in the course of interaction with different people.
The technique is based upon the assumption that the group
processes activated during an FGD help to identify and clarify
shared knowledge among groups and communities, which
would otherwise be difficult to obtain with a series of
18. Data collection by Observation
It is a way of collecting data through observing. Under the
observation method, the information is sought by way of
investigator’s own direct observation without asking from the
This can be structured observation or unstructured observation or
participant or non-participant observation or controlled or
Advantage of this method is that it is unbiased, the information obtained under this
method relates to what is currently happening, and independent of respondents’
willingness to respond and as such is relatively less demanding of active cooperation on
the part of respondents.
Limitations: it is an expensive method, the information provided by this method is very
limited and,unforeseen factors may interfere with the observational task.
19. Data collection by Document
Document analysis refers to the technique in which documents are
interpreted by the researcher to give voice and a reasonable
meaning on a certain matter of concern.
Analyzing documents incorporates coding content into themes
similar to how focus group or interview transcripts are analyzed.
Document analysis can serve as either a stand-alone data-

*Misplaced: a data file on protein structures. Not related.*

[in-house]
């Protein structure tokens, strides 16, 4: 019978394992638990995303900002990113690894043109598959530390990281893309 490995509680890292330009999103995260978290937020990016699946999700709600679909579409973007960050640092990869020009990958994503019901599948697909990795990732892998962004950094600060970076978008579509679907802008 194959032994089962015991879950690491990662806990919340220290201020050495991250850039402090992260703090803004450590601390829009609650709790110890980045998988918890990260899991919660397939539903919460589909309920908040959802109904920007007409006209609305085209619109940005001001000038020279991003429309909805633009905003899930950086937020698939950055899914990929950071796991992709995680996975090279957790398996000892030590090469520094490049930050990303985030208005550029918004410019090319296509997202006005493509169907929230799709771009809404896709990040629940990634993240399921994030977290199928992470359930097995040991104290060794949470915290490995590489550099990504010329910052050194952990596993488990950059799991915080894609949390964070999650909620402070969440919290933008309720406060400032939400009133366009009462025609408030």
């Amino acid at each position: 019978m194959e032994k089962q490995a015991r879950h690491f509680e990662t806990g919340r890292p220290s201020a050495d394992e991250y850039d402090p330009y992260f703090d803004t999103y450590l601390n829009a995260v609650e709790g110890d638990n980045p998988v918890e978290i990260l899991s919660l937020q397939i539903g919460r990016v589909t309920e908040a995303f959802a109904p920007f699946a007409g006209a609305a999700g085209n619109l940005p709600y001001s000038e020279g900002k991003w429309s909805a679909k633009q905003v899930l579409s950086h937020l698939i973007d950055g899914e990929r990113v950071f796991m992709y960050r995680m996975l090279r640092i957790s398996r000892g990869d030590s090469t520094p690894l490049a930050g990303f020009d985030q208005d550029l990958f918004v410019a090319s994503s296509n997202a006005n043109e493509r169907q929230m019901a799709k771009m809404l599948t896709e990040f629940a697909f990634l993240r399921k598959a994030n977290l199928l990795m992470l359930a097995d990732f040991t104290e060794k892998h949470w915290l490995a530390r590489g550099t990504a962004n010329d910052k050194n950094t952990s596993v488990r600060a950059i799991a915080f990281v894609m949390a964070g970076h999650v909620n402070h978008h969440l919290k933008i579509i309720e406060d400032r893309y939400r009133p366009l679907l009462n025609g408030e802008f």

collection procedure or as a precursor to collecting new data.
Document analysis can be conducted through data produced by :-
organizations, individuals, Publications, Secondary data, and
20. Data collection Tools/Instruments
Instrument or a tool is described as a device used to
collect the data which facilitates variable observation
The type of instrument used by the researcher depends
on the data collection method selected. The instruments
which are used to gather data, among others, are:-
Questionnaires and Photographs,
Observation and experimental approach
Interview Guide and survey
Records and checklists, etc
21. Ethical considerations for data
Professions are guided by a code of ethics to accommodate the
changing values, needs and expectations of those who hold a stake
in the profession.
Professions have an overall code of conduct that also govern the
way they carryout research. So the same applies to research
methods although the code conduct is not followed.
It is upon the individual to follow the code. For academics there
are some checks that can be implemented
Collins Dictionary (1979) ethics means ‘in accordance with
principles of conduct that are considered correct, especially those
of a given profession or group’.
22. Ethical considerations for data
Use appropriate research methodology
Maintain confidentiality and respect for privacy
All information gathered must be anonymous
Use appropriate language for respondents
23. Importance of Data Collection
The data collection for research is common to all fields of study.
While methods vary depending on disciplines, the emphasis on
ensuring accurate and honest collection remains the same.
Regardless of the field of study or preference for defining data,
accurate data collection is essential in:- maintaining the integrity
of research, answering research questions accurately, reducing
the likelihood of errors occurring, validating the study, obtaining
reliable results, and helping in appropriate decision making.
24. Challenges during data collection
Resistance from the Participants
lack of experience in conducting interviews
Location of data collection site
Duration of data collection instrument
Difficult to acquire sensitive Information
Choice of language to fit respondents